Upper and lower limits define your confidence in your estimations. Learn how to use Excel to calculate these limits.
- [Instructor] Now we learn how to calculate confidence intervals. If we're given the sample mean, the sample standard deviation, the alpha and the sample size, what we can do is use the sampling distribution of the mean to find the one minus alpha confidence interval. Here's an example: A manufacturer wants to estimate with 95% confidence the average amount of time his employees take to complete a particular manufacturing process. The a sample of 100 employees, the sample mean is 75 minutes, and the standard deviation is 30 minutes. What's the 95% confidence interval? In other words, what are the upper and lower 95% confidence limits? Here's the solution. The standard error of the mean is s divided by the square root of N, or 30 divided by the square root of 100, 30 divided by 10 or three. Now, N is greater than 30, so we can use the standard normal distribution as the sampling distribution of the mean. We have to find the cutoffs for .025 in the right rail of the distribution and for .025 in the left tail of the distribution. Those cutoffs are 1.96 in the right tail and minus 1.96 in the left tail. Now we can find those values with the table of the standard normal distribution or the Excel's NORM.S.INV function which I'll show you in a little while. But here's how those confidence limits look in the standard normal distribution. And here's how they look with the sample score scale on the x-axis. It's the 95% confidence limits and the standard normal distribution. 1.96 cuts off 2.5% of the area on the right side and minus 1.96 cuts of 2.5% of the area on the left side. Now, just eyeballing the scale of the sample scores minus 1.96 translates to a little more than 69 and plus 1.96 translates to little less than 81. So finishing up, the upper confidence limit is 75 plus 1.96 times three equals 80.88. The lower confidence limit is 75 minus 1.96 times three, 69.12. So the 95% confidence interval is 69.12 to 80.88. What about with a smaller sample? Imagine that the manufacturer sampled 16 employees instead of 100. Here's how to calculate the confidence intervals. The standard error of the mean is s over the square root of N, 30 over the square root of 16 which is 30 over four, and that's 7.5. N is 16, so we use the t-distribution with 16 minus 1 or 15 degrees of freedom as the sampling distribution of the mean. We have to find the cutoffs for .025 in the right tail of the distribution and for .025 in the left tail of the distribution. Those cutoffs are minus 2.1314 and plus 2.1314. You could use a table of the t-distribution or Excel's T.INV function. Here's how those 95% confidence limits look in the t-distribution for degrees of freedom equal 15. The upper confidence limit is 75 plus 2.1314 times 7.5, 90.99. The lower confidence limit is 75 minus 2.1314 times 7.5 or 59.01. So the 95% confidence interval is 59.01 to 90.99. And here's how that looks with the sample score scale on the x-axis. Here's a spreadsheet that shows you how to calculate those critical values. Alpha is in cell A1. And the critical value for alpha and the standard normal distribution will go into cell B1. We use NORM.S.INV to calculate that critical value. This function takes the probabilities that you give it, returns a z score that cuts off that probability to the left in the standard normal distribution. So on cell B2, we type equal norm.s.inv. And for probability, click cell A2 and slash two to divide that into .025 and 025. Enter and there's the critical value. It's a similar process for the t-distribution but you have to supply value for degrees of freedom. Click cell D2, and equals t.inv, probability, select A2. Once again divide by two, comma, for degrees of freedom, select C2 and minus one, close paren, Enter, and there's your critical value. And those are our left tail critical values for the standard normal distribution and for the t-distribution for the problem we just solved and that's how Excel can help you find confidence intervals.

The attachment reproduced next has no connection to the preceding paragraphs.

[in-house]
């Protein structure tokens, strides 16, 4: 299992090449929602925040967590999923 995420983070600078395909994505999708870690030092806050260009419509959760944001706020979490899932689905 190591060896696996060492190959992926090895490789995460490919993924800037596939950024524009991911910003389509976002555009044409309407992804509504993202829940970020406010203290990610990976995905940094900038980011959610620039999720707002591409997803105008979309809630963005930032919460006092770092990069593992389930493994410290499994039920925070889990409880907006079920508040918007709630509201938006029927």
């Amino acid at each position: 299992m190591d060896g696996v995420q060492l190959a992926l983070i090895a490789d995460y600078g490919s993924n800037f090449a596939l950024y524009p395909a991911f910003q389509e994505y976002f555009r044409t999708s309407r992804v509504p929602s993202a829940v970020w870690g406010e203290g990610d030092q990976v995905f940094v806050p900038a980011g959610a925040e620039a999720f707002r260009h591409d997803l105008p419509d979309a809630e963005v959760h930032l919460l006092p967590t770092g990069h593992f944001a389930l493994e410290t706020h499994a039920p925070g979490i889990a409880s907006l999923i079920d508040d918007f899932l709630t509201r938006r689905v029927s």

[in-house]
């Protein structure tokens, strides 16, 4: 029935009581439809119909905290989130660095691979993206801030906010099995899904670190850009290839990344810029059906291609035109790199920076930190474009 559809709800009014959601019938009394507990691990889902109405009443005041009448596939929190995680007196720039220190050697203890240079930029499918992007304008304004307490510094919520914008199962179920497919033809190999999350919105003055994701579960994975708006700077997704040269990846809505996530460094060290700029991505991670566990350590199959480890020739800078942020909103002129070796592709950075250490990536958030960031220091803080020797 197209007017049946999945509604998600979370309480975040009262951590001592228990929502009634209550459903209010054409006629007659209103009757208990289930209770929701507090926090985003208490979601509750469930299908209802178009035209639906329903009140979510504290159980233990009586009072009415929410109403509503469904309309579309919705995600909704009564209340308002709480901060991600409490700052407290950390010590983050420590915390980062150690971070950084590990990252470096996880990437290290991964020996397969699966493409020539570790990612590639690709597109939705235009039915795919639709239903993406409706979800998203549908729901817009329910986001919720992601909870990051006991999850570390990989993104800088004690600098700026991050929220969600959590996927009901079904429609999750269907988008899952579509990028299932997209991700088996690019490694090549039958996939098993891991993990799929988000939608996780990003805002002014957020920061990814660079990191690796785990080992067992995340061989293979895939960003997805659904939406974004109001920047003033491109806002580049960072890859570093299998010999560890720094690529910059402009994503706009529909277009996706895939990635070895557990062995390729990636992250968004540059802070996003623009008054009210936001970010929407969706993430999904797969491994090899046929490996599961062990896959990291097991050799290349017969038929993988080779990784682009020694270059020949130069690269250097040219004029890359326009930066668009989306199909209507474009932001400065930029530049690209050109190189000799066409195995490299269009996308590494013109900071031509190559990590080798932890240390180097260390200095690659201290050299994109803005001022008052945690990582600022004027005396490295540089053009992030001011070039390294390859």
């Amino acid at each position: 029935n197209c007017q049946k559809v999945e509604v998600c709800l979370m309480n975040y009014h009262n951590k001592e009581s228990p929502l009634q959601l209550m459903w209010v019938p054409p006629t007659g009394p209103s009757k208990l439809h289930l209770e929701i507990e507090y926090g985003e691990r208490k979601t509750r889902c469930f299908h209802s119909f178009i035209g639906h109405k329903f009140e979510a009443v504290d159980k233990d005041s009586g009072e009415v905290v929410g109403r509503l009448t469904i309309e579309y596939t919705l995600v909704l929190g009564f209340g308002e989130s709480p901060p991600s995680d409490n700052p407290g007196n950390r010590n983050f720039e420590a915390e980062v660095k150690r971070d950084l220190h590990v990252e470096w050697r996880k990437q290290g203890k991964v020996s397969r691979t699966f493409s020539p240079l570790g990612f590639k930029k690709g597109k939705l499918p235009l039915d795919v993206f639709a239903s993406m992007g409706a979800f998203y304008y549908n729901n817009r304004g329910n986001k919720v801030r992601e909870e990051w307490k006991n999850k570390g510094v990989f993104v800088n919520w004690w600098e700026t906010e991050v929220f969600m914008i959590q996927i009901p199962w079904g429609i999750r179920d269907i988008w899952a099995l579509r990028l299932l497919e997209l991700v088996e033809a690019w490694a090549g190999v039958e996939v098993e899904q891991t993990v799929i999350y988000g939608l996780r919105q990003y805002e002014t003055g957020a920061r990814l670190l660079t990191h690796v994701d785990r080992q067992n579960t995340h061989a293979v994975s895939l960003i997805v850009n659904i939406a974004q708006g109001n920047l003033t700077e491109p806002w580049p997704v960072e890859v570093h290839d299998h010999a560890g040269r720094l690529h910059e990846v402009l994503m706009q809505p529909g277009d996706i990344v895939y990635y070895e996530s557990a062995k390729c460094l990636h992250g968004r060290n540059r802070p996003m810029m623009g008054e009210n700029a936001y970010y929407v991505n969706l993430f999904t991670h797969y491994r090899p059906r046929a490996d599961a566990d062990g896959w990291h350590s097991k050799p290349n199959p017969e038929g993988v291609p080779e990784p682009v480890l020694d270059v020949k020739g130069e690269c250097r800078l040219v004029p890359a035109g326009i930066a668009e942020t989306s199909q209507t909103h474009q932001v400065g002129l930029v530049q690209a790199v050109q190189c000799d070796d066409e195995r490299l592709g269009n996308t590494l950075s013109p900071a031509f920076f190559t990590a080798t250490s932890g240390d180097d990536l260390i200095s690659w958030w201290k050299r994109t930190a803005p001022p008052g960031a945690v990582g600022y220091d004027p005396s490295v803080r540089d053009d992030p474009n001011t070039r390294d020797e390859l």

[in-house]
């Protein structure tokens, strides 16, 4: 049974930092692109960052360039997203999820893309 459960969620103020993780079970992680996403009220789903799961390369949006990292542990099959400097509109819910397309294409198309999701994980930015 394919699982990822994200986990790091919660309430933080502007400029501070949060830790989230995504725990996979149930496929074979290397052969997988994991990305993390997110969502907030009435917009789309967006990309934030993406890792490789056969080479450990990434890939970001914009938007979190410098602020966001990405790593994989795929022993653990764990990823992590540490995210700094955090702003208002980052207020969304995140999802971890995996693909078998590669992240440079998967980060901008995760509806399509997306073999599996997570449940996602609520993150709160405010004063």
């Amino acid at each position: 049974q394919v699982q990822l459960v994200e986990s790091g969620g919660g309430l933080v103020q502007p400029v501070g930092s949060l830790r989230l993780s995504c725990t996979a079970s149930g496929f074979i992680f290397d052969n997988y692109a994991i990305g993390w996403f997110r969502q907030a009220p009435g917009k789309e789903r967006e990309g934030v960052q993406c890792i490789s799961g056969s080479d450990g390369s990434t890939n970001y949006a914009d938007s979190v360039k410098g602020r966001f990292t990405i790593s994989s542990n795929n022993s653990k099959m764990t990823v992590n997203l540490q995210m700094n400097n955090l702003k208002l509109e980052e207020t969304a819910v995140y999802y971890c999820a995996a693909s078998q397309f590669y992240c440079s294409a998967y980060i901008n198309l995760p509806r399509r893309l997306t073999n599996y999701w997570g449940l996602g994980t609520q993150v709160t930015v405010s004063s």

- Explain how to calculate simple probability.
- Review the Excel statistical formulas for finding mean, median, and mode.
- Differentiate statistical nomenclature when calculating variance.
- Identify components when graphing frequency polygons.
- Explain how t-distributions operate.
- Describe the process of determining a chi-square.